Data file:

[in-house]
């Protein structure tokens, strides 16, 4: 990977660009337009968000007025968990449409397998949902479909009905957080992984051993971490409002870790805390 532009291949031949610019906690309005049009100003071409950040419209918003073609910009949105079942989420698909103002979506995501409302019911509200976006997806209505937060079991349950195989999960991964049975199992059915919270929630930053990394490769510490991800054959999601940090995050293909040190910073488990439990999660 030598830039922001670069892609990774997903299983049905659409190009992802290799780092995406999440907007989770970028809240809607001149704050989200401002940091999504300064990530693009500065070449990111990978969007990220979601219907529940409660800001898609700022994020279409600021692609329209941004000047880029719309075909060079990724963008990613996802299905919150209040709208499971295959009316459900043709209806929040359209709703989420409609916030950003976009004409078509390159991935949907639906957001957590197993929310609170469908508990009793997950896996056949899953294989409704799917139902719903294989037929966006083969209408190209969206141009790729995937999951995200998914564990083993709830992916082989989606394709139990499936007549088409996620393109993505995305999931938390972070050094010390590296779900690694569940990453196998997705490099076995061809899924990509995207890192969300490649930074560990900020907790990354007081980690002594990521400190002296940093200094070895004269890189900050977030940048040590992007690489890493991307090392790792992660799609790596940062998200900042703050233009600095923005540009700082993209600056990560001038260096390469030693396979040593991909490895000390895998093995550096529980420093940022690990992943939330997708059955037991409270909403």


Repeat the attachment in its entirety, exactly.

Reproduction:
[in-house]
């Protein structure tokens, strides 16, 4: 990977660009337009968000007025968990449409397998949902479909009905957080992984051993971490409002870790805390 532009291949031949610019906690309005049009100003071409950040419209918003073609910009949105079942989420698909103002979506995501409302019911509200976006997806209505937060079991349950195989999960991964049975199992059915919270929630930053990394490769510490991800054959999601940090995050293909040190910073488990439990999660 030598830039922001670069892609990774997903299983049905659409190009992802290799780092995406999440907007989770970028809240809607001149704050989200401002940091999504300064990530693009500065070449990111990978969007990220979601219907529940409660800001898609700022994020279409600021692609329209941004000047880029719309075909060079990724963008990613996802299905919150209040709208499971295959009316459900043709209806929040359209709703989420409609916030950003976009004409078509390159991935949907639906957001957590197993929310609170469908508990009793997950896996056949899953294989409704799917139902719903294989037929966006083969209408190209969206141009790729995937999951995200998914564990083993709830992916082989989606394709139990499936007549088409996620393109993505995305999931938390972070050094010390590296779900690694569940990453196998997705490099076995061809899924990509995207890192969300490649930074560990900020907790990354007081980690002594990521400190002296940093200094070895004269890189900050977030940048040590992007690489890493991307090392790792992660799609790596940062998200900042703050233009600095923005540009700082993209600056990560001038260096390469030693396979040593991909490895000390895998093995550096529980420093940022690990992943939330997708059955037991409270909403």